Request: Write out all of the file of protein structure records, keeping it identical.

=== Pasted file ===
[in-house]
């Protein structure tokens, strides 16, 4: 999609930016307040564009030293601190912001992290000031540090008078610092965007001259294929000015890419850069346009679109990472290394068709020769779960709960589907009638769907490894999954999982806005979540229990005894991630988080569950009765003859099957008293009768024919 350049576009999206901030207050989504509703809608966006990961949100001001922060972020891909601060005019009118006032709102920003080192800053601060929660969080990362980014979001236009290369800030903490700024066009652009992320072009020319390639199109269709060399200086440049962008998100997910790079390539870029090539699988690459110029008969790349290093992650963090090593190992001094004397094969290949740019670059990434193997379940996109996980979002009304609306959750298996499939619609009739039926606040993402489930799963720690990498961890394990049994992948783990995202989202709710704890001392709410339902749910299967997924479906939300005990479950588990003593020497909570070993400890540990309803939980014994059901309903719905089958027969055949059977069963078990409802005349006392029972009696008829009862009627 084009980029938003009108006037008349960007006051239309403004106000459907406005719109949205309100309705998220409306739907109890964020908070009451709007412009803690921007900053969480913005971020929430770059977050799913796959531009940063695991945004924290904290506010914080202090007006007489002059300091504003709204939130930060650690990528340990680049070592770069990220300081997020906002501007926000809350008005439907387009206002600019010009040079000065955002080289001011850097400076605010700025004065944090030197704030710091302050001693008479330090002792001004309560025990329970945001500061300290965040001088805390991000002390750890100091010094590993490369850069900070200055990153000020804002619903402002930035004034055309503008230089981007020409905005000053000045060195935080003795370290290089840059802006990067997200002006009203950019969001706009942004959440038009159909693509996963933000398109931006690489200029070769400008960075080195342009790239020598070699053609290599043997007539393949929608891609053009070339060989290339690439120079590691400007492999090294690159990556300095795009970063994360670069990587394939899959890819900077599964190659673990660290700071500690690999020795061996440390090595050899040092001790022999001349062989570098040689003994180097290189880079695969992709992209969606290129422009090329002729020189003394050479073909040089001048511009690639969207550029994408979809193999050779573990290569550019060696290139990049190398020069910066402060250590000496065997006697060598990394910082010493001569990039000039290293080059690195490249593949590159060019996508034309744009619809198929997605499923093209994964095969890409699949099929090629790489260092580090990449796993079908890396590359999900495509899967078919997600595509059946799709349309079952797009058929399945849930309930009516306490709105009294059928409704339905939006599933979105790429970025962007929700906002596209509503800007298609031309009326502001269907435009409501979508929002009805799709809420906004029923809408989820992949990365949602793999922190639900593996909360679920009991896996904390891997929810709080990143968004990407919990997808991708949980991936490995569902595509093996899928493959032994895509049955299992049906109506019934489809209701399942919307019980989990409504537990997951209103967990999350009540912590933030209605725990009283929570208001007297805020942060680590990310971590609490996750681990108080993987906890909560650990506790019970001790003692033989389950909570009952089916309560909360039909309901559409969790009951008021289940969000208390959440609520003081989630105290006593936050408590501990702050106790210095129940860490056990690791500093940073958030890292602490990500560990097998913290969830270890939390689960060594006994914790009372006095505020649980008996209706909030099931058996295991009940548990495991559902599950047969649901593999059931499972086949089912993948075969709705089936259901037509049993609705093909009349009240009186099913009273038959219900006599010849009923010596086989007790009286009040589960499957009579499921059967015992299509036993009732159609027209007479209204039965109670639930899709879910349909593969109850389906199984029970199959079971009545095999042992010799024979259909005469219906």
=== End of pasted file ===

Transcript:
[in-house]
């Protein structure tokens, strides 16, 4: 999609930016307040564009030293601190912001992290000031540090008078610092965007001259294929000015890419850069346009679109990472290394068709020769779960709960589907009638769907490894999954999982806005979540229990005894991630988080569950009765003859099957008293009768024919 350049576009999206901030207050989504509703809608966006990961949100001001922060972020891909601060005019009118006032709102920003080192800053601060929660969080990362980014979001236009290369800030903490700024066009652009992320072009020319390639199109269709060399200086440049962008998100997910790079390539870029090539699988690459110029008969790349290093992650963090090593190992001094004397094969290949740019670059990434193997379940996109996980979002009304609306959750298996499939619609009739039926606040993402489930799963720690990498961890394990049994992948783990995202989202709710704890001392709410339902749910299967997924479906939300005990479950588990003593020497909570070993400890540990309803939980014994059901309903719905089958027969055949059977069963078990409802005349006392029972009696008829009862009627 084009980029938003009108006037008349960007006051239309403004106000459907406005719109949205309100309705998220409306739907109890964020908070009451709007412009803690921007900053969480913005971020929430770059977050799913796959531009940063695991945004924290904290506010914080202090007006007489002059300091504003709204939130930060650690990528340990680049070592770069990220300081997020906002501007926000809350008005439907387009206002600019010009040079000065955002080289001011850097400076605010700025004065944090030197704030710091302050001693008479330090002792001004309560025990329970945001500061300290965040001088805390991000002390750890100091010094590993490369850069900070200055990153000020804002619903402002930035004034055309503008230089981007020409905005000053000045060195935080003795370290290089840059802006990067997200002006009203950019969001706009942004959440038009159909693509996963933000398109931006690489200029070769400008960075080195342009790239020598070699053609290599043997007539393949929608891609053009070339060989290339690439120079590691400007492999090294690159990556300095795009970063994360670069990587394939899959890819900077599964190659673990660290700071500690690999020795061996440390090595050899040092001790022999001349062989570098040689003994180097290189880079695969992709992209969606290129422009090329002729020189003394050479073909040089001048511009690639969207550029994408979809193999050779573990290569550019060696290139990049190398020069910066402060250590000496065997006697060598990394910082010493001569990039000039290293080059690195490249593949590159060019996508034309744009619809198929997605499923093209994964095969890409699949099929090629790489260092580090990449796993079908890396590359999900495509899967078919997600595509059946799709349309079952797009058929399945849930309930009516306490709105009294059928409704339905939006599933979105790429970025962007929700906002596209509503800007298609031309009326502001269907435009409501979508929002009805799709809420906004029923809408989820992949990365949602793999922190639900593996909360679920009991896996904390891997929810709080990143968004990407919990997808991708949980991936490995569902595509093996899928493959032994895509049955299992049906109506019934489809209701399942919307019980989990409504537990997951209103967990999350009540912590933030209605725990009283929570208001007297805020942060680590990310971590609490996750681990108080993987906890909560650990506790019970001790003692033989389950909570009952089916309560909360039909309901559409969790009951008021289940969000208390959440609520003081989630105290006593936050408590501990702050106790210095129940860490056990690791500093940073958030890292602490990500560990097998913290969830270890939390689960060594006994914790009372006095505020649980008996209706909030099931058996295991009940548990495991559902599950047969649901593999059931499972086949089912993948075969709705089936259901037509049993609705093909009349009240009186099913009273038959219900006599010849009923010596086989007790009286009040589960499957009579499921059967015992299509036993009732159609027209007479209204039965109670639930899709879910349909593969109850389906199984029970199959079971009545095999042992010799024979259909005469219906």